Apps! Ibotta (referral link!), Savingstar, Checkout 51, Snap from Groupon (also a referral link!). All almost always have rebate deals on fresh produce - Savingstar has a weekly 20% deal, Checkout 51 has given me money off of bananas, oranges, and salad mix, to name a few. Ibotta has deals all the time. There are downsides to this strategy - you have to save your receipt (hi, husband who never remembers to do this), take a picture of it within the app (and scan the bar codes of things you bought - that takes 1 second though), upload it, and wait to be credited. It's an extra step to save money but for me it's worth it. Then all of these apps have a minimum threshold for cashing out, so this is not fast. But it's money back for produce, and I'll take it. Also check out Shopmium (referral code - please use it! - GMMKKUWC, and you'll get a free Lindt chocolate bar when you do, which is LIKE a vegetable...), which kicks back your savings to you without a minimum, and BerryCart, which is all organic/healthy products, including produce.

Target! Target will text you coupons if you sign up for them, and I have seen fresh (and frozen) produce deals almost every week.

Digital coupons! Kroger has digital coupons for fresh stuff often (usually its house-brand organics).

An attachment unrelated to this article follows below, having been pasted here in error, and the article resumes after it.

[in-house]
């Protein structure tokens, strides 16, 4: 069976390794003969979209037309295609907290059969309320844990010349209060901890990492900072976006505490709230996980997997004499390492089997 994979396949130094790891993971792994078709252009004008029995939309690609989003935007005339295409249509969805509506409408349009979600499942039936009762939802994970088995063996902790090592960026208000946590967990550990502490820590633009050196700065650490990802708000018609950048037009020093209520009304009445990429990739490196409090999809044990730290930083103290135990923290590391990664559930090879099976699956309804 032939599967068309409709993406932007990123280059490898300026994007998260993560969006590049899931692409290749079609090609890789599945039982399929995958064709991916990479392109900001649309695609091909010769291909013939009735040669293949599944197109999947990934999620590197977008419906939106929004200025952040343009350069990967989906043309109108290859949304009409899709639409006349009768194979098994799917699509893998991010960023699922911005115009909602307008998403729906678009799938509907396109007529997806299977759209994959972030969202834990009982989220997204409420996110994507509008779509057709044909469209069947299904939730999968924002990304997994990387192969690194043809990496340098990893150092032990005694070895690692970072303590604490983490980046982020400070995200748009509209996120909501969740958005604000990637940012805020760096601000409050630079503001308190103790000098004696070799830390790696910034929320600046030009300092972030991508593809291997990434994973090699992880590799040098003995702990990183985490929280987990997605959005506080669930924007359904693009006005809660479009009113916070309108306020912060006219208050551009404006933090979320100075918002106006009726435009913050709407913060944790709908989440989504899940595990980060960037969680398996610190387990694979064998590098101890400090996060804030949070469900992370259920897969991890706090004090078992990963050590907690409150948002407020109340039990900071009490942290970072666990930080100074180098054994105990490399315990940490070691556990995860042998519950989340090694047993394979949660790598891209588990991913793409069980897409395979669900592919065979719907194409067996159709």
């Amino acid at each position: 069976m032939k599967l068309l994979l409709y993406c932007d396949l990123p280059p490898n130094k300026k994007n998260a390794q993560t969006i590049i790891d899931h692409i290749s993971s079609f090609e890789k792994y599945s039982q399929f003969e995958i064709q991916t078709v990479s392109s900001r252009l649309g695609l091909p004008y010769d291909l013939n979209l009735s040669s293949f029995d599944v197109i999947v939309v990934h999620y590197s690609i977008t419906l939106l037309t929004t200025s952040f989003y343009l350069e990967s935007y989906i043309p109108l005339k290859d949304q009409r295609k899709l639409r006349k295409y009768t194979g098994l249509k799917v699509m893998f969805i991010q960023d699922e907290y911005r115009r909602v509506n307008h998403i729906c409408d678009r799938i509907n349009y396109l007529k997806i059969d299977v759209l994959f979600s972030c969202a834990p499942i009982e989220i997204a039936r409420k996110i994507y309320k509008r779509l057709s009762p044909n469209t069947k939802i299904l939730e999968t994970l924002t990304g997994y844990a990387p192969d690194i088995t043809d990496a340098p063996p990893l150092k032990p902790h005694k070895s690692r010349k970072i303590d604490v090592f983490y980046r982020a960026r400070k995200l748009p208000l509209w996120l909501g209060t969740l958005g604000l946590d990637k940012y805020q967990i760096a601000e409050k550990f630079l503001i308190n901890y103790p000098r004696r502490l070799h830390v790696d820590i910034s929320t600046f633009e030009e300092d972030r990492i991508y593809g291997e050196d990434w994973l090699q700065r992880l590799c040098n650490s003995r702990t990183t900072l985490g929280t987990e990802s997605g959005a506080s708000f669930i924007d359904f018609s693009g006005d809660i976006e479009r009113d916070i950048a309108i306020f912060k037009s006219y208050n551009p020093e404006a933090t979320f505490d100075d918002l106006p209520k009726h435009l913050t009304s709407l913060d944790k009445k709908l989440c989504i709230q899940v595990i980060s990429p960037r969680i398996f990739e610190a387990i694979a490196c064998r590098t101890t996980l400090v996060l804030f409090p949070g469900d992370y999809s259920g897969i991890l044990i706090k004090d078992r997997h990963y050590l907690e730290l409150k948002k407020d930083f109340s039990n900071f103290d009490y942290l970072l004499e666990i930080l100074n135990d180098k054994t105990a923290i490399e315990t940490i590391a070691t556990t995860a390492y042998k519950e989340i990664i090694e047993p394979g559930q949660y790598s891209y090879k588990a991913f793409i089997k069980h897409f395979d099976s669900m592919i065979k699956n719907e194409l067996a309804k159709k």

Printables! Especially the printables from Mambo Sprouts (all organic/healthy stuff), but poke around on,,, and also (some are Target store coupons - and some stores consider Target a competitor and take 'em too - and some are manufacturer).

Overage! Sometimes you have to buy something you don't want/need (DONATE IT) because it's not only free but your coupons/savings give you more back than the item costs - and then you can apply that extra to your produce. Rare these days, but it does happen. How do you find out about these deals? Well...

Bloggers! Find the bloggers covering your area/your local stores and follow them! They do all the legwork for you. I don't know what I'd do without Michelle from iheartpublix and iheartkroger. (I also like Southern Savers.) MoneySavingMom and CouponMom also cover grocery stores across the country. Let them tell you what's on sale and how to maximize that sale! They often highlight produce deals so watch for those in particular - and scroll by what you won't buy/use/eat.

Go to the brands themselves! Find Facebook or webpages for produce "brands" and sign up for whatever you can. Check packages too - some brands of strawberries, for example, or packaged lettuce blends, definitely offer printables and bonuses and deals. Basically, look for any spot where you might be able to get a discount and sign up for it.

And finally, yes, there are circular coupons for produce. Usually it's for frozen/name brands (Birds Eye, Green Giant, etc.), but sometimes it's for fresh (I've seen coupons for oranges, pomegranates, lettuce....). Also sometimes they come in the form of "Buy this one thing, get this produce thing for a discount/free." If you're buying the first thing anyway ( cereal, get strawberries), this can work out well for you.